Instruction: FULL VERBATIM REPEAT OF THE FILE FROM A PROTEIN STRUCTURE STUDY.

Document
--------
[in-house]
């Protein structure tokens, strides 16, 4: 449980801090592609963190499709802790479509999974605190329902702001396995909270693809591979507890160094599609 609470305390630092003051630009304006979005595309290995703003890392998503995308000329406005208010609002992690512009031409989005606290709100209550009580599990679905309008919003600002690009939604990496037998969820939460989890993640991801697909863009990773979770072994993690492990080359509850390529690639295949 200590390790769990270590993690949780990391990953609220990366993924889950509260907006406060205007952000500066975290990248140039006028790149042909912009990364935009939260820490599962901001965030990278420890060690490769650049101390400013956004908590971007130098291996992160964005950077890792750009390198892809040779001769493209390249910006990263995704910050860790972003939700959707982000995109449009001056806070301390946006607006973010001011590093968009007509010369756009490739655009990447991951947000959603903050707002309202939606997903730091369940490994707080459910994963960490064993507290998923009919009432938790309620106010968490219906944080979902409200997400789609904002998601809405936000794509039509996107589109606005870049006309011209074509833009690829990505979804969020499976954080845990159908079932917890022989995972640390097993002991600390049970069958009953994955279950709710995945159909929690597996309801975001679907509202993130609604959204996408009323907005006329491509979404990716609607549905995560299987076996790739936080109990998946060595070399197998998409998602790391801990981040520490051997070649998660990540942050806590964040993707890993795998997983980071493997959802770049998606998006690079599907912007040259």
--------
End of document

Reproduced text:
[in-house]
């Protein structure tokens, strides 16, 4: 449980801090592609963190499709802790479509999974605190329902702001396995909270693809591979507890160094599609 609470305390630092003051630009304006979005595309290995703003890392998503995308000329406005208010609002992690512009031409989005606290709100209550009580599990679905309008919003600002690009939604990496037998969820939460989890993640991801697909863009990773979770072994993690492990080359509850390529690639295949 200590390790769990270590993690949780990391990953609220990366993924889950509260907006406060205007952000500066975290990248140039006028790149042909912009990364935009939260820490599962901001965030990278420890060690490769650049101390400013956004908590971007130098291996992160964005950077890792750009390198892809040779001769493209390249910006990263995704910050860790972003939700959707982000995109449009001056806070301390946006607006973010001011590093968009007509010369756009490739655009990447991951947000959603903050707002309202939606997903730091369940490994707080459910994963960490064993507290998923009919009432938790309620106010968490219906944080979902409200997400789609904002998601809405936000794509039509996107589109606005870049006309011209074509833009690829990505979804969020499976954080845990159908079932917890022989995972640390097993002991600390049970069958009953994955279950709710995945159909929690597996309801975001679907509202993130609604959204996408009323907005006329491509979404990716609607549905995560299987076996790739936080109990998946060595070399197998998409998602790391801990981040520490051997070649998660990540942050806590964040993707890993795998997983980071493997959802770049998606998006690079599907912007040259």